"I think diversity in voices is very important. I always feel I have to make work that isn’t represented enough," Erica M Anderson, aka EMA, told us back in May, and with stunning new album Exile In The Outer Ring she's exploring the dark underbelly of America's forgotten, disenfranchised, and downtrodden masses.
Uncompromising and brutally honest, EMA takes us on a journey through the Outer Ring, a world where urban blue crashes into rural red like waves, pushed and pulled by forces beyond both sides' control. It's a sad, scary, angry place, full of broken dreams and despair, and yet there's hope struggling through the cracks. Anderson gave us the lowdown on the 11 tracks that make up her most vital, important record to date.
A couple of people pointed out to me that all the EMA solo records begin with static. The first one, 'Grey Ship' on Past Life Martyred Saints, has a 4-track tape hiss that I feel is very welcoming and intimate. 'Satellites' on The Future’s Void has a thick harsh noise binary with a deep bass - that one is basically a warning shot. On this album, for '7 Years' I used the box fan that was going in my upstairs studio and then sculpted it using a tremolo but shifting the wave shape. I think static is good for setting a mood; it gives a sense of place. I feel like this intro is very hypnotic. A friend of mine called this song “cleansing”, which I agree with. It’s about moving past anger. It’s about letting go.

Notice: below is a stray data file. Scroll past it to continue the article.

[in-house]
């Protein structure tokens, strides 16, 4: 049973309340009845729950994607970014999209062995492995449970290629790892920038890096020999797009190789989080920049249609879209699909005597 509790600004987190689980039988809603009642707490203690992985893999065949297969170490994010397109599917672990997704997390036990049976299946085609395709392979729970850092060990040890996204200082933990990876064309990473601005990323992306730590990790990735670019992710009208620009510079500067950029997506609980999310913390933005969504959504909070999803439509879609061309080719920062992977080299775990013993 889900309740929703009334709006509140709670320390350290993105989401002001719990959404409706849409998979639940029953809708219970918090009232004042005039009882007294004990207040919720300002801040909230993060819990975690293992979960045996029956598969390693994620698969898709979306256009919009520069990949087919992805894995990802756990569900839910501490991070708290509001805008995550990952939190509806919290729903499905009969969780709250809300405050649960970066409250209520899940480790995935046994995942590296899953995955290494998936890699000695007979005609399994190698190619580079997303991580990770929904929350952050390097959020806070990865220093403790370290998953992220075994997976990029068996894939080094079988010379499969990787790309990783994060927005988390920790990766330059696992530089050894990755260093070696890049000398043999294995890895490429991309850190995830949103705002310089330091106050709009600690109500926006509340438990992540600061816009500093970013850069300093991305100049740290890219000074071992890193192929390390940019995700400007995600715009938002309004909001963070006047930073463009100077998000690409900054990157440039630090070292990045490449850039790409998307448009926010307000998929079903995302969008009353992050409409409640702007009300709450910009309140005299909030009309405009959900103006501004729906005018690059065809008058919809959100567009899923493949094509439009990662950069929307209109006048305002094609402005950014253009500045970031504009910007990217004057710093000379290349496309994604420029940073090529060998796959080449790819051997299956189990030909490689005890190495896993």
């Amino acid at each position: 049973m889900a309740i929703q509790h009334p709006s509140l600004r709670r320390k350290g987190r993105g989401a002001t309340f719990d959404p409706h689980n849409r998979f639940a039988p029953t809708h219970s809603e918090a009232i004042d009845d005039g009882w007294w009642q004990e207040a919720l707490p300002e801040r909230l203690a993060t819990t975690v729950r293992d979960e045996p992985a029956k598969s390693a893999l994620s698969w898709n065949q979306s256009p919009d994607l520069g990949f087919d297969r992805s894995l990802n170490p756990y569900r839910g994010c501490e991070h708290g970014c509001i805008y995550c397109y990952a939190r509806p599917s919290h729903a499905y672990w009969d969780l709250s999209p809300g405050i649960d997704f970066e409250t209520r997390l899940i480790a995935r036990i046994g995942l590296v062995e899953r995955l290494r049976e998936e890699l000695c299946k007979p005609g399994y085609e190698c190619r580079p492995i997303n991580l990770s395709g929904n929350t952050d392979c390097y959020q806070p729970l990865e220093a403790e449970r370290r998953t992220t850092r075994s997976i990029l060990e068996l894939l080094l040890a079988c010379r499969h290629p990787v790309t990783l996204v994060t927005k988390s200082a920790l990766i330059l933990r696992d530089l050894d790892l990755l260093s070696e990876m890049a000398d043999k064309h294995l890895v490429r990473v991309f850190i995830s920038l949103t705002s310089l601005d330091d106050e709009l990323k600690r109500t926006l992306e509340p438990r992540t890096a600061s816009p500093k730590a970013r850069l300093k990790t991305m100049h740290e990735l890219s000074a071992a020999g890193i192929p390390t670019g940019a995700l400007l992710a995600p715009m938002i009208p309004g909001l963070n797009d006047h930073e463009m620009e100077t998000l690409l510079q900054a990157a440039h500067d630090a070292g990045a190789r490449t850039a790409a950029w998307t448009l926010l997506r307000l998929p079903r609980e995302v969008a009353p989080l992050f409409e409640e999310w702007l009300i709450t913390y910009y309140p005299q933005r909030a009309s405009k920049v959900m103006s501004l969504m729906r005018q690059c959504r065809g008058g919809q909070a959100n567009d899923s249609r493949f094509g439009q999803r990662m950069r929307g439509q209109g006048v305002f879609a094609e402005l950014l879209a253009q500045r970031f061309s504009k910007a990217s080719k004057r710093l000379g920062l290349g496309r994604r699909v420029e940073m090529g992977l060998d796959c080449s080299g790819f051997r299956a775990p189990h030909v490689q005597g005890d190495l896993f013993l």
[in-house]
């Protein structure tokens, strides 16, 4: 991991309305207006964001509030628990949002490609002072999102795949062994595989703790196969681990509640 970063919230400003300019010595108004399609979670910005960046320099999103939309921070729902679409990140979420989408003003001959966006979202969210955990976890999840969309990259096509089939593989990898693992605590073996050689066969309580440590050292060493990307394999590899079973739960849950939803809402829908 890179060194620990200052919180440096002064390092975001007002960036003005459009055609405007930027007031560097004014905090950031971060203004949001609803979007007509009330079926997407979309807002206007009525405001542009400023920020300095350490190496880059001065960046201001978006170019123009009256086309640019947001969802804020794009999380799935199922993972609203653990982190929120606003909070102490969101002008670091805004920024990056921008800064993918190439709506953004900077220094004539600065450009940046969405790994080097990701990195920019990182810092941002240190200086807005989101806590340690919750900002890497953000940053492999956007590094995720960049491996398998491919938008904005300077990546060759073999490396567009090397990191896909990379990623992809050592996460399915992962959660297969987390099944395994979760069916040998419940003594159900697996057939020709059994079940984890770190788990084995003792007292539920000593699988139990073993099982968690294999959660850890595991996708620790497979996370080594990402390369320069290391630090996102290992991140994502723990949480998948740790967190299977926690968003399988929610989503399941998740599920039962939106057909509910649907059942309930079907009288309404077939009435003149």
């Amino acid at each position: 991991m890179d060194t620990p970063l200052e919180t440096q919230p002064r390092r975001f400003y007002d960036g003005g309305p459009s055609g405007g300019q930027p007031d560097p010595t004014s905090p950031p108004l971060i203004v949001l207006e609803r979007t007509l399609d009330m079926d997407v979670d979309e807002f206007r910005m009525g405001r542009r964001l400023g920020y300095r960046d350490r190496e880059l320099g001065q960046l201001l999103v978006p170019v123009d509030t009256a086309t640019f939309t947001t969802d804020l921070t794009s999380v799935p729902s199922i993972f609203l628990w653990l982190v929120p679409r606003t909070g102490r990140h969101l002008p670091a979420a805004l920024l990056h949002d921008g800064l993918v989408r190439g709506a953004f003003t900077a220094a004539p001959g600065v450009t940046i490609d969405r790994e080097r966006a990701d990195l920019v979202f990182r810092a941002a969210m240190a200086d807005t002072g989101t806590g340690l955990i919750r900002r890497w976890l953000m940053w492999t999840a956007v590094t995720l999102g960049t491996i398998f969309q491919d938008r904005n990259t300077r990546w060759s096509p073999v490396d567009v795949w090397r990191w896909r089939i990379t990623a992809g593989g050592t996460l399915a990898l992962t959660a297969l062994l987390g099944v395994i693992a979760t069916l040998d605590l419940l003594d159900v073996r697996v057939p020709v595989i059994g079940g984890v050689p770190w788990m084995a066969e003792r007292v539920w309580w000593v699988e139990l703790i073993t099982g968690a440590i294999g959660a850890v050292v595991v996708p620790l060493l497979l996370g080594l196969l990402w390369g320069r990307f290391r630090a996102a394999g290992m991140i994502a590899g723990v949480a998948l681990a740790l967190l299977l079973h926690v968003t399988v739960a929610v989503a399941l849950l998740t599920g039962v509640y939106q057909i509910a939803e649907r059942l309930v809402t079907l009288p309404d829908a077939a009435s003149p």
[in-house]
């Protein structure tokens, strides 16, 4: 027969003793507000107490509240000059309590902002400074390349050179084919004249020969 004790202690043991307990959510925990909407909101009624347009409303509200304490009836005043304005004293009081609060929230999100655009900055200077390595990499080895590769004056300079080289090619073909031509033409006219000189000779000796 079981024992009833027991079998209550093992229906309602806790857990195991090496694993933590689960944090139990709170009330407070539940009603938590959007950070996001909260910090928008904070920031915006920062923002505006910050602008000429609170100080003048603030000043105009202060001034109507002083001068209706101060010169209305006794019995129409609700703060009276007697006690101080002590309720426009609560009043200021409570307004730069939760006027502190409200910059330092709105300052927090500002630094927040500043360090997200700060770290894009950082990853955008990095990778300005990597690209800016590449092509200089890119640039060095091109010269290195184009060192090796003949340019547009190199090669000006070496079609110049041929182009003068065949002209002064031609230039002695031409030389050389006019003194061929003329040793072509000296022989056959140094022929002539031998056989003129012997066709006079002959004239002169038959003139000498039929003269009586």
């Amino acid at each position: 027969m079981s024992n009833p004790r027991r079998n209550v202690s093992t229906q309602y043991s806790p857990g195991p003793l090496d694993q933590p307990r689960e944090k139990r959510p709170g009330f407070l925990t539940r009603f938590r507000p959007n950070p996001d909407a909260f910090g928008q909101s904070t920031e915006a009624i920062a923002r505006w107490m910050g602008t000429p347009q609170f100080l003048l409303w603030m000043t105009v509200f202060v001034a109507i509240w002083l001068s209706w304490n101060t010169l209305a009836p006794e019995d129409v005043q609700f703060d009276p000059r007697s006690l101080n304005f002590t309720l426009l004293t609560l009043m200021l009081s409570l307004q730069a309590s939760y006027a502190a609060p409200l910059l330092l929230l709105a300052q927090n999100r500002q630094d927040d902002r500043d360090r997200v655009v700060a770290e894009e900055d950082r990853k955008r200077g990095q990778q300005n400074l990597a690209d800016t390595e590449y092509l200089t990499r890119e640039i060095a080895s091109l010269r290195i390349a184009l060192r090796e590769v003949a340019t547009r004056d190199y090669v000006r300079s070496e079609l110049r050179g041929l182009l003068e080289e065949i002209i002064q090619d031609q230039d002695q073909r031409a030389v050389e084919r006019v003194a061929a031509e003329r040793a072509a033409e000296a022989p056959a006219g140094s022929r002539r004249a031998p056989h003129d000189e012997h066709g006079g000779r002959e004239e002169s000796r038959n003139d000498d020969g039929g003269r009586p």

Oh man, I just love this one sonically. It’s difficult to make songs that actually sound dangerous and frightening and I think 'Breathalyzer' does both, but it’s also got a lot of little hooks and riffs that are super melodic. It’s heavy in every sense. The sounds are mostly made with a Moog and then that same Moog ran through a modular rack and I’m tweaking the filter to make the high solos parts. I have a 20 minute instrumental of this song and it RULES.
The kind of scary whispered parts in the beginning — at first, they were just kind of vocal technique cues — “relax your throat” — but then it sounded insanely creepy so I just kept going. I actually had a guy say to me once “I can make you feel small” and so I added that cuz it seemed to fit.